NOT FOR PUBLICATION
D.C. No. 4:17-cv-00229-RM MEMORANDUM Appeal from the United States District Court for the District of Arizona
Rosemary Márquez, District Judge, Presiding Before: CANBY, TASHIMA, and CHRISTEN, Circuit Judges.
This disposition is not appropriate for publication and is not precedent except as provided by Ninth Circuit Rule 36-3.
Hock Huat Yap appeals pro se from the district court's summary judgment and dismissal orders in his action alleging federal and state law claims arising from foreclosure proceedings. We have jurisdiction under 28 U.S.C. § 1291. We review de novo. Bravo v. City of Santa Maria, 665 F.3d 1076, 1083 (9th Cir. 2011) (summary judgment); Marder v. Lopez, 450 F.3d 445, 448 (9th Cir. 2006) (dismissal for failure to state a claim under Federal Rule of Civil Procedure 12(b)(6)). We affirm.
The district court properly granted summary judgment on Yap's claim alleging a violation of the Real Estate Settlement Procedures Act ("RESPA") under 12 U.S.C. § 2605(k)(1)(D) because Yap failed to raise a genuine dispute of material fact as to whether he suffered actual damages from the defendants' allegedly inadequate responses to his request for information under § 2605. See 12 U.S.C. § 2605(k)(1)(D) (requiring servicers of federally related mortgages to respond within ten business days to a request from a borrower to provide contact information for the owner or assignee of the loan); § 2605(f)(1)(A) (limiting recovery to "actual damages" for noncompliance with the requirements of § 2605).
The district court properly dismissed Yap's claims under RESPA regulations and the Truth In Lending Act, and Yap's claim alleging a break in the chain of title, because Yap failed to allege facts sufficient to state a plausible claim for relief. See 15 U.S.C. § 1641(f)(2) (providing that upon written request by the borrower, the servicer must provide the borrower "with the name, address, and telephone number of the owner of the obligation or the master servicer"); 12 C.F.R. § 1024.35 (discussing servicing error resolution procedures under RESPA); Ashcroft v. Iqbal, 556 U.S. 662, 678 (2009) (to avoid dismissal, "a complaint must contain sufficient factual matter, accepted as true, to state a claim to relief that is plausible on its face" (citation omitted)).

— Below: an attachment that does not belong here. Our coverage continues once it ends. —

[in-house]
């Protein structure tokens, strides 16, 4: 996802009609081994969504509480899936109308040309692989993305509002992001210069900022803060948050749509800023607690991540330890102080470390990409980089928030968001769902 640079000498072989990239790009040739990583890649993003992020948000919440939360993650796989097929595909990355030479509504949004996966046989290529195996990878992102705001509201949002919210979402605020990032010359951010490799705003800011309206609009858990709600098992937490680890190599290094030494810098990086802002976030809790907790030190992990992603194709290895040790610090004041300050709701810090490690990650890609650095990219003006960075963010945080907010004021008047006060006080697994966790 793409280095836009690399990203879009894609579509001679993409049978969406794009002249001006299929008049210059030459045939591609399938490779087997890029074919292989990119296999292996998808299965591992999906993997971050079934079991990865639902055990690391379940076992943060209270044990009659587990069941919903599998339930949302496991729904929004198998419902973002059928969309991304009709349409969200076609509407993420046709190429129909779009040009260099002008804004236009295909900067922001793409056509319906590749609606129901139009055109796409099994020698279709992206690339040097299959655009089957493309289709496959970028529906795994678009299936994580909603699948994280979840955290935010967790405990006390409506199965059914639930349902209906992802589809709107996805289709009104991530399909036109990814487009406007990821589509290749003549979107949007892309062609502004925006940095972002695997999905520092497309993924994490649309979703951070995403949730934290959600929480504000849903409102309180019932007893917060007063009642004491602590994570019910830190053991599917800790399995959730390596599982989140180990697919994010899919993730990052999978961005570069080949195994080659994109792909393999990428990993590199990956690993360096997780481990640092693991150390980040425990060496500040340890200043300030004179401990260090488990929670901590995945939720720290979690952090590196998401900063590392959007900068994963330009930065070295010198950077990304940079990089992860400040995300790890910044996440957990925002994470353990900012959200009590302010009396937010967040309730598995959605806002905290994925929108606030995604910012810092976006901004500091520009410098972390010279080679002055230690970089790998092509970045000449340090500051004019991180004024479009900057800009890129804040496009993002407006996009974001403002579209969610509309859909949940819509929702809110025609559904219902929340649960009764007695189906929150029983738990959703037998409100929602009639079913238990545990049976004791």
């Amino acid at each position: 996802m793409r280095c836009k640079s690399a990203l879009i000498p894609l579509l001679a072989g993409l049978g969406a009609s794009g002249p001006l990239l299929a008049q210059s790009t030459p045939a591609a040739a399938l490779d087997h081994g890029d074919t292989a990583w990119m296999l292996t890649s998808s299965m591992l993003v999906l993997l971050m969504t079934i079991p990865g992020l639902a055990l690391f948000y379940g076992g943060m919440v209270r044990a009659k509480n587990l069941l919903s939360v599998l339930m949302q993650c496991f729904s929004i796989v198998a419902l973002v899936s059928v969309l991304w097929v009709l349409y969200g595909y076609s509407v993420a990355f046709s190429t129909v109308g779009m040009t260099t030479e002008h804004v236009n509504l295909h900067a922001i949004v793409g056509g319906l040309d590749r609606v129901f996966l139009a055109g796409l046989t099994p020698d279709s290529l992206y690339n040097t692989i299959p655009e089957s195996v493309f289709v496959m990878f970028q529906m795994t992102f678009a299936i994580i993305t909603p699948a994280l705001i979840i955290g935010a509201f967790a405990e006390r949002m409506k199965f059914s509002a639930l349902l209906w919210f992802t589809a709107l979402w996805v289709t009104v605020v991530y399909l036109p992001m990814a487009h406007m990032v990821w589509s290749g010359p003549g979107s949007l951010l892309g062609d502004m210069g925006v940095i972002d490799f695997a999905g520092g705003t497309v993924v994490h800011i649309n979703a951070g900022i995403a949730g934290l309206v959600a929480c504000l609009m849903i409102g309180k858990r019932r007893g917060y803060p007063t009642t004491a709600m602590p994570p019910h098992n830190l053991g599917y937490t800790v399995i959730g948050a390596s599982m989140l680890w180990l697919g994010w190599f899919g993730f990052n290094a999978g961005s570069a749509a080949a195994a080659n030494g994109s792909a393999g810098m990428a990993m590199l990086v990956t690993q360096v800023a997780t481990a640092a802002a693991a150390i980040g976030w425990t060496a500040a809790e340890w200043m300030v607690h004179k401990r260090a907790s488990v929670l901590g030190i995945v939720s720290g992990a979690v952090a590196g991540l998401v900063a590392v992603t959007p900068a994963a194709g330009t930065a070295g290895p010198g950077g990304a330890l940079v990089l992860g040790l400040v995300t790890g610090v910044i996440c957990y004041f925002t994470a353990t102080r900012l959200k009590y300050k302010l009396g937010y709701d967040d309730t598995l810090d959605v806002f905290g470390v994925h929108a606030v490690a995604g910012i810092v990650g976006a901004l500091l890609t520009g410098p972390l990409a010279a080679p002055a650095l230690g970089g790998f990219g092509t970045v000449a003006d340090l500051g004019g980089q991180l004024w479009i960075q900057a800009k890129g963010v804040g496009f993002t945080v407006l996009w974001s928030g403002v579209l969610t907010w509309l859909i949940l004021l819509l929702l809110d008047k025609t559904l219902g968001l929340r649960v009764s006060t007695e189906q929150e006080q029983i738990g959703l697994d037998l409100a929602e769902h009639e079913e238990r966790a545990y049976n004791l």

The district court did not abuse its discretion in denying Yap leave to amend to allege a claim under the Arizona Revised Statutes § 33-420 because amendment would have been futile. See Leadsinger, Inc. v. BMG Music Publ'g, 512 F.3d 522, 532 (9th Cir. 2008) (setting forth standard of review and explaining that the district court may deny leave to amend if amendment would be futile); see also Ariz. Rev. Stat. § 33-420(A) (prohibiting false recordation of an "interest in, or a lien or encumbrance against, real property"); Sitton v. Deutsche Bank Nat. Tr. Co., 311 P.3d 237, 241 (Ariz. Ct. App. 2013) (explaining that an assignment of the deed of trust is covered by Ariz. Rev. Stat. § 33-420(A), and claims under Ariz. Rev. Stat. § 33-420(A) are governed by the general four-year statute of limitations).
We do not consider matters not specifically and distinctly raised and argued in the opening brief, or arguments and allegations raised for the first time on appeal. See Padgett v. Wright, 587 F.3d 983, 985 n.2 (9th Cir. 2009).
All requests set forth in the opening brief are denied.
Yap's motion to file a substitute or corrected reply brief (Docket Entry No. 42) is denied.